To start, the program will prioritize seafood operations that serve consumers in low-income and low food access areas.

The network was founded by Joshua Stoll, an assistant professor of marine policy at the University of Maine whose fisheries research has taken him to Tanzania, New Zealand, Washington and North Carolina. 

Although the pandemic highlighted the vulnerability of the seafood industry to social, environmental and economic shocks, alternative business models, such as direct-to-consumer sales, have been a bright spot when traditional supply chains faltered, he said.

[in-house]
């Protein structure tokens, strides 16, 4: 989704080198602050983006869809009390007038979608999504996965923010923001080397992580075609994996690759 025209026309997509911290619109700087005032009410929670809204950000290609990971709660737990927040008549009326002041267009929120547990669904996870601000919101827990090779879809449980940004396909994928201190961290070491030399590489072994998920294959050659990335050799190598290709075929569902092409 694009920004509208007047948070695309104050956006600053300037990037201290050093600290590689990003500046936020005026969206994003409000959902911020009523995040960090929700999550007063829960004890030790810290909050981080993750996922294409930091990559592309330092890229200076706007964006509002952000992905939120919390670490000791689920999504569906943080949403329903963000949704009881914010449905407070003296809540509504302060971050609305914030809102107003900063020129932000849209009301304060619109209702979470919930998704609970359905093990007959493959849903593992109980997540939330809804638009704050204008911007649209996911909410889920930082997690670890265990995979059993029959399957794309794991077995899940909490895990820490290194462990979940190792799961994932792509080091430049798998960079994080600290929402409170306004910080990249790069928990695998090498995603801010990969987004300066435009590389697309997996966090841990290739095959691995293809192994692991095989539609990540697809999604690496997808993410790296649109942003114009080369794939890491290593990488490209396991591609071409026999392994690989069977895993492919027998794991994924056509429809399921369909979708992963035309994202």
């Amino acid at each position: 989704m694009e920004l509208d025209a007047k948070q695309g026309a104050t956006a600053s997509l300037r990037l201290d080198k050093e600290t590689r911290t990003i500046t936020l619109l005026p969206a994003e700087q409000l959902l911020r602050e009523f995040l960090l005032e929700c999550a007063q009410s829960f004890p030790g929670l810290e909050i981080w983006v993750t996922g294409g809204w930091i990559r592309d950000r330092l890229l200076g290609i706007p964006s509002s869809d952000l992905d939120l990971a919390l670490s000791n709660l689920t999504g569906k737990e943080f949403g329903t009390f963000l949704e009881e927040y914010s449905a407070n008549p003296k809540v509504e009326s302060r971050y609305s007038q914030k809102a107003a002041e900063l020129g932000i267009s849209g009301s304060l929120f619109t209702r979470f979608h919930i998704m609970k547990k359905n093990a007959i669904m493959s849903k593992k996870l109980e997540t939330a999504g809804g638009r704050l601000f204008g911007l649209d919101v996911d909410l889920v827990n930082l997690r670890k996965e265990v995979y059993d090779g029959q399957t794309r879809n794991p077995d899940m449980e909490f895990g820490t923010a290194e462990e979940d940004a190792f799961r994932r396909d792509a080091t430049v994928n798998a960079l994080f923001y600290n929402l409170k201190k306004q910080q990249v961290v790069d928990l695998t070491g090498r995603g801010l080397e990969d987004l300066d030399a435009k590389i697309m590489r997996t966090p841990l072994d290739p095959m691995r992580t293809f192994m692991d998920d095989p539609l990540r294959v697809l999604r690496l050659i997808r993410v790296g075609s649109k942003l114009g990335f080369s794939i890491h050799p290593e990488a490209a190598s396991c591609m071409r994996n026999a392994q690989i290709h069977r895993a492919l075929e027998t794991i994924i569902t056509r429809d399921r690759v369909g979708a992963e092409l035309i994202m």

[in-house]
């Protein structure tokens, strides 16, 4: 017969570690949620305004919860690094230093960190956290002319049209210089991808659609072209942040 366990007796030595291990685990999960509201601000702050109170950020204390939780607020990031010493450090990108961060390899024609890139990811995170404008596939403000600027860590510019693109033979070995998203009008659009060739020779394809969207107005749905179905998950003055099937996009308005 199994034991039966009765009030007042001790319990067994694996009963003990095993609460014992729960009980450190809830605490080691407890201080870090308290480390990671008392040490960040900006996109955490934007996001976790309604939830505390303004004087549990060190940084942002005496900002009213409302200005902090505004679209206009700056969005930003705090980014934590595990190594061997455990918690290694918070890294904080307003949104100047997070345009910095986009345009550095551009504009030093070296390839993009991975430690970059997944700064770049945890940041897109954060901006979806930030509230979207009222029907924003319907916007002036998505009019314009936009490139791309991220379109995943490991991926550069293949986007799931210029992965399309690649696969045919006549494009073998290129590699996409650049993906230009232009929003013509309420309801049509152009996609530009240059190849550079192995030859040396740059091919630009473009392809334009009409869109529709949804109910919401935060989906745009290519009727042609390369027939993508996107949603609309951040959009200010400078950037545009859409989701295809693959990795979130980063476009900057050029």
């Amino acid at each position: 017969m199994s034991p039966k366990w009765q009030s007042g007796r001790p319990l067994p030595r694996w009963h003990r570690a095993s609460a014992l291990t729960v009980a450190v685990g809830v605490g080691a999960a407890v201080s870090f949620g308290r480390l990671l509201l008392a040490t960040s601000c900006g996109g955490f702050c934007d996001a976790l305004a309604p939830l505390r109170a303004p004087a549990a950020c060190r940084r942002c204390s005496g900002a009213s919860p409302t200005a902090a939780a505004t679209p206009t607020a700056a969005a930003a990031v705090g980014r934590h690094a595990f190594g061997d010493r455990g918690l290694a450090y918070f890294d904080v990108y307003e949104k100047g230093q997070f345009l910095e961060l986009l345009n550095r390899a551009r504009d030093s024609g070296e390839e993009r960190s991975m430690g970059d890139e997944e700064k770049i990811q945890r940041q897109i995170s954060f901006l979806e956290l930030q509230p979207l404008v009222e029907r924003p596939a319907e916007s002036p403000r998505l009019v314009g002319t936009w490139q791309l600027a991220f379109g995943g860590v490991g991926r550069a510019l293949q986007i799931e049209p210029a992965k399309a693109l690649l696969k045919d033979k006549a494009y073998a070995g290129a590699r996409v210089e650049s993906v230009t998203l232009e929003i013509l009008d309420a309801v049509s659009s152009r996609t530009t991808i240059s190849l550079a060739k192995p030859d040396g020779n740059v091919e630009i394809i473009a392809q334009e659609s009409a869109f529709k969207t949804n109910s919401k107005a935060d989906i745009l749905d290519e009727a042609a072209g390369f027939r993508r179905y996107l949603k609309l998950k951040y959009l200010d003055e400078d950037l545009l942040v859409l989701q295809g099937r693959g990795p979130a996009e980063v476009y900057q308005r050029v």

Mainebiz asked Stoll about the evolution of the Local Catch Network and takeaways from the pandemic. Here’s an edited transcript.

Mainebiz: How did the network get started?

Joshua Stoll: In the mid-2000s, I was a graduate student at Duke University. I’ve always been interested in the fisheries and I was interested in what happens to the seafood that’s landed in North Carolina. I spent time on boats, meeting with fishermen, asking people, ‘Okay, what happens to the seafood after you catch it?’ There was a pattern. They knew where they sold it, but after that it became almost a mythical tale — 'breaders' in Mississippi, fish exchanges in New York, sort of a vagueness about what happens. At the same time, it was difficult to get North Carolina seafood in North Carolina.